I can only imagine how disturbed J. R. R. Tolkien would be by this development. This was the Oxford scholar who wrote a treatise on the subject (“On Fairy-Stories”), in part arguing against relegating “fairy stories” to “for children only” piles.
Despite Tolkien’s reasoned and scholarly defense of the genre, we are in a time when Christian publishers apparently have determined there’s an audience for young adult speculative fiction—primarily fantasy—but not for adult books of like kind.
The culture at large doesn’t seem to accept this divide. Television programs like Grimm, Once Upon A Time, The Legend Of Sleepy Hollow, and more seem to target an adult audience. While movies like the Hunger Game series and Divergent do aim at the young adult audience, they aren’t the only speculative films coming out. Interstellar comes to mind as does Maleficent, The Hobbit: The Battle Of The Five Armies, and Into The Woods.
Do Christian adults stay away from speculative literature because they view the genre as escapist? This was the going view Tolkien countered. His famous answer was that prisoners properly escape to return home in contrast with soldiers escaping their duties.
Could it be that speculative stories today do not provide a picture of home but an excuse to dodge responsibilities? How much better to watch Spiderman fling yet another bad-guy monster into a brick wall and watch it crumble on his head, than to wrestle with forsaking the things of this world and making the climb up Mount Doom bearing the One Ring.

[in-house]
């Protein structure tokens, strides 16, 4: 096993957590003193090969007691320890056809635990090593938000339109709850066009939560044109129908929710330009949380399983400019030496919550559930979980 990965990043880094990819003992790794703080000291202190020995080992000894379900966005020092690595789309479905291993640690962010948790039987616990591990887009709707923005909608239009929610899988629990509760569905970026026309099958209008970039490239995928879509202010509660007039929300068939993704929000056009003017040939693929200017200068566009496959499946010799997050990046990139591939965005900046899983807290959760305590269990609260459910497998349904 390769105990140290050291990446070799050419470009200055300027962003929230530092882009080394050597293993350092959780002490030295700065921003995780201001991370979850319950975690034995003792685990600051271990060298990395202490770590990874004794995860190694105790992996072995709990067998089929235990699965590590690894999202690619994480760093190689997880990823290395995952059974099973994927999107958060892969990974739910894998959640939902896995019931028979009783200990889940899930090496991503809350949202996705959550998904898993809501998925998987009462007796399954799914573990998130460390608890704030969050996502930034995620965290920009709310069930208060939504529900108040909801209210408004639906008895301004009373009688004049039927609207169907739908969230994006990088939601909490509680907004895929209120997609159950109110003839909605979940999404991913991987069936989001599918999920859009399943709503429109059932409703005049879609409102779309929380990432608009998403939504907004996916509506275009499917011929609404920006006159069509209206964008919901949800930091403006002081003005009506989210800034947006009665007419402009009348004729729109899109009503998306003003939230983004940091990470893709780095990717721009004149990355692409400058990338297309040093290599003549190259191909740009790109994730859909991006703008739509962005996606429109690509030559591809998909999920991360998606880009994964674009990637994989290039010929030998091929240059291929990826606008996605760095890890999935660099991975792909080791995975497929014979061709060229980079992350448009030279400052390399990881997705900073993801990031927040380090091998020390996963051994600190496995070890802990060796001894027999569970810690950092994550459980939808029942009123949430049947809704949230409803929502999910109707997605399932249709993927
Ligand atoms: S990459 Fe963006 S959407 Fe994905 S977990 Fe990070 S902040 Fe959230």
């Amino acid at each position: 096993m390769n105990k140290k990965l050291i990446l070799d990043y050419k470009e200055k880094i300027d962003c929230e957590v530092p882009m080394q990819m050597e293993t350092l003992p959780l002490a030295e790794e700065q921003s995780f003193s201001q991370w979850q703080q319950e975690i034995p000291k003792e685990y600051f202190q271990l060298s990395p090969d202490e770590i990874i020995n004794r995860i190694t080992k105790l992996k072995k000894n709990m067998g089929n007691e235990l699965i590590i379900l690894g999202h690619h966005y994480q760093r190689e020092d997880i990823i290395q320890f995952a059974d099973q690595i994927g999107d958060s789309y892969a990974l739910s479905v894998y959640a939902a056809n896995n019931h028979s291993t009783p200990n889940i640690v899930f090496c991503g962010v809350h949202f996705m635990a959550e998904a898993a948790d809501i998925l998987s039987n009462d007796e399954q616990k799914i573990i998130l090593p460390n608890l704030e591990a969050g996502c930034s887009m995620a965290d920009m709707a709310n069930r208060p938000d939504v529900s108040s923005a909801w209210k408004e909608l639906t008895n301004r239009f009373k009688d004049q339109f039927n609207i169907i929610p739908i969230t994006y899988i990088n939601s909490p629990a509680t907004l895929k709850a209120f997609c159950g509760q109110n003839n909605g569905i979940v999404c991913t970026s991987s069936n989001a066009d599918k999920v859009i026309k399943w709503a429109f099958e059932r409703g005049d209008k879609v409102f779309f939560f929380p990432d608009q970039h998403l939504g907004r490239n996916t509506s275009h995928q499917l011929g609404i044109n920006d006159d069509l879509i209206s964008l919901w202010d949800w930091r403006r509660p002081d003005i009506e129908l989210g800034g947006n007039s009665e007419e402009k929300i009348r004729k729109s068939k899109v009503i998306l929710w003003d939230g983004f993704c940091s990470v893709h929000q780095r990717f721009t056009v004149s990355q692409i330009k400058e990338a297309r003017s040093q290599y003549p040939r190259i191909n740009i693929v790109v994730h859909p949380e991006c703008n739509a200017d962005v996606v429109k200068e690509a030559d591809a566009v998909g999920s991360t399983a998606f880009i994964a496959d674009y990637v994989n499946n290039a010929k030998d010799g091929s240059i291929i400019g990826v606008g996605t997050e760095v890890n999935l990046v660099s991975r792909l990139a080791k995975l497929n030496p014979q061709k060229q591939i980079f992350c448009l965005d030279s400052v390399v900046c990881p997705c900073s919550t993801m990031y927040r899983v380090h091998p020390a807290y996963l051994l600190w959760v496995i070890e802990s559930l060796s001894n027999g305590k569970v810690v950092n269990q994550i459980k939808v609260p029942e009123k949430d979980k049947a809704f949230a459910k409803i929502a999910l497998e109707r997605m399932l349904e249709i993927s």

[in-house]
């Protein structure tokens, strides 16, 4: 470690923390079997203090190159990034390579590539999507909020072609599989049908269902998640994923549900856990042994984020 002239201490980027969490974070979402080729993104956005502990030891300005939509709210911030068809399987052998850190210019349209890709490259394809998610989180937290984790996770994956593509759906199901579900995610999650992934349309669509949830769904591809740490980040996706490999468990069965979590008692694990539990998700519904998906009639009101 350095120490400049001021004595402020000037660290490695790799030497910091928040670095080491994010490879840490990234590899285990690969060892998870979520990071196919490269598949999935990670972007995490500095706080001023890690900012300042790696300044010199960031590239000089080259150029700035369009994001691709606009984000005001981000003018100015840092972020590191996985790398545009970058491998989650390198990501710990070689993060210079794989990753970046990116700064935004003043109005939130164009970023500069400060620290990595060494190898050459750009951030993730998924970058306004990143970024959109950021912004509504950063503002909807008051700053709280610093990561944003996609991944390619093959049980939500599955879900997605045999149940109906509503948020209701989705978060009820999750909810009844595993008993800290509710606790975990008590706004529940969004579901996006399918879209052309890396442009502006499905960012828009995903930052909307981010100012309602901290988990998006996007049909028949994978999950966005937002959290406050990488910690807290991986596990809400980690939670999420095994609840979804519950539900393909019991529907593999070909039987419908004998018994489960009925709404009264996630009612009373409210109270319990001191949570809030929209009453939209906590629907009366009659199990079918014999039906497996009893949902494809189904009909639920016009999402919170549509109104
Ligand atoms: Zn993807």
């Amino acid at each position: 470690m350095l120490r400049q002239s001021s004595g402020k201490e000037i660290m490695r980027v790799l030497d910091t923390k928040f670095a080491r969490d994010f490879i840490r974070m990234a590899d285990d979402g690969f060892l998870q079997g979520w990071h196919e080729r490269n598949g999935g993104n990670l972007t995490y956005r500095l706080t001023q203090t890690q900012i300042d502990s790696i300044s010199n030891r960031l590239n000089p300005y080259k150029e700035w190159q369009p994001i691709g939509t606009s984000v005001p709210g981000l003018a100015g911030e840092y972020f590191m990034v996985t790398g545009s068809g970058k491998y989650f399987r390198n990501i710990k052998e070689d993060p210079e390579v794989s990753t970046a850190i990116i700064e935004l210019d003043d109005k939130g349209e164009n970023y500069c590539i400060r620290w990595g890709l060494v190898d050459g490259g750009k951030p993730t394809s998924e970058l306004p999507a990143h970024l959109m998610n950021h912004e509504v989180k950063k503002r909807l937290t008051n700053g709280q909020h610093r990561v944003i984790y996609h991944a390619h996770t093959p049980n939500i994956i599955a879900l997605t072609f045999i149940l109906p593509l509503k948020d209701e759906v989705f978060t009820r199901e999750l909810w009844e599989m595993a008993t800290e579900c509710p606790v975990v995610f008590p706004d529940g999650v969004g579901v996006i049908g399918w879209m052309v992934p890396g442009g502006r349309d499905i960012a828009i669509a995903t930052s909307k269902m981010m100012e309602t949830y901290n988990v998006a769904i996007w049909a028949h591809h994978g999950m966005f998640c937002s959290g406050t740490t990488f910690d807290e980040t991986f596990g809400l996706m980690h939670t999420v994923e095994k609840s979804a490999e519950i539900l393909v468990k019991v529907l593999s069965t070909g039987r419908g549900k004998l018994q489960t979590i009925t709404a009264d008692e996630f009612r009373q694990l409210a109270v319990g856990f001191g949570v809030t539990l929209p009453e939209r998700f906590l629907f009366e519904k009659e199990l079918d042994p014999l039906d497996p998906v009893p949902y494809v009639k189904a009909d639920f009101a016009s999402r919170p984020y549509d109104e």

Perhaps Christians as adult readers are not open to the changes fiction brings. Perhaps there’s an unconscious belief that new life in Christ has already brought change, and only young adults need to read stories akin to “coming of age.”
Perhaps Christian adults struggle with the theology of stories. There is truth, and there is falsehood, and stories must show the former and condemn the latter. Hence, Harry Potter is vile because Harry’s disobedience to school rules and even to his (abusive) foster parents is never condemned. Further, the stories are about witches and wizards and treat some of them as good.
Those stories are perhaps the closest thing to Tolkien-esqe as any contemporary fiction. First, author J. K. Rowling didn’t aim to write for children; her stories crossed age lines. They also addressed a very adult theme—death. So even though the contemporary book industry relegates them to middle grade/young adult lists, they defy limitation.
But to the point, those who may accept Harry Potter as crossover literature, applicable for adults, will not likely find spiritual correctness all the way through the stories.
So is the problem with the readers, the writers, or the publishers? Do Christians not want to read speculative literature as adults? Are Christians not writing speculative literature that appeals to adults? Or are publishers simply wrong and there are good books with hungry readers wanting the best books to get published and not knowing how to find the ones that are out? What are your thoughts?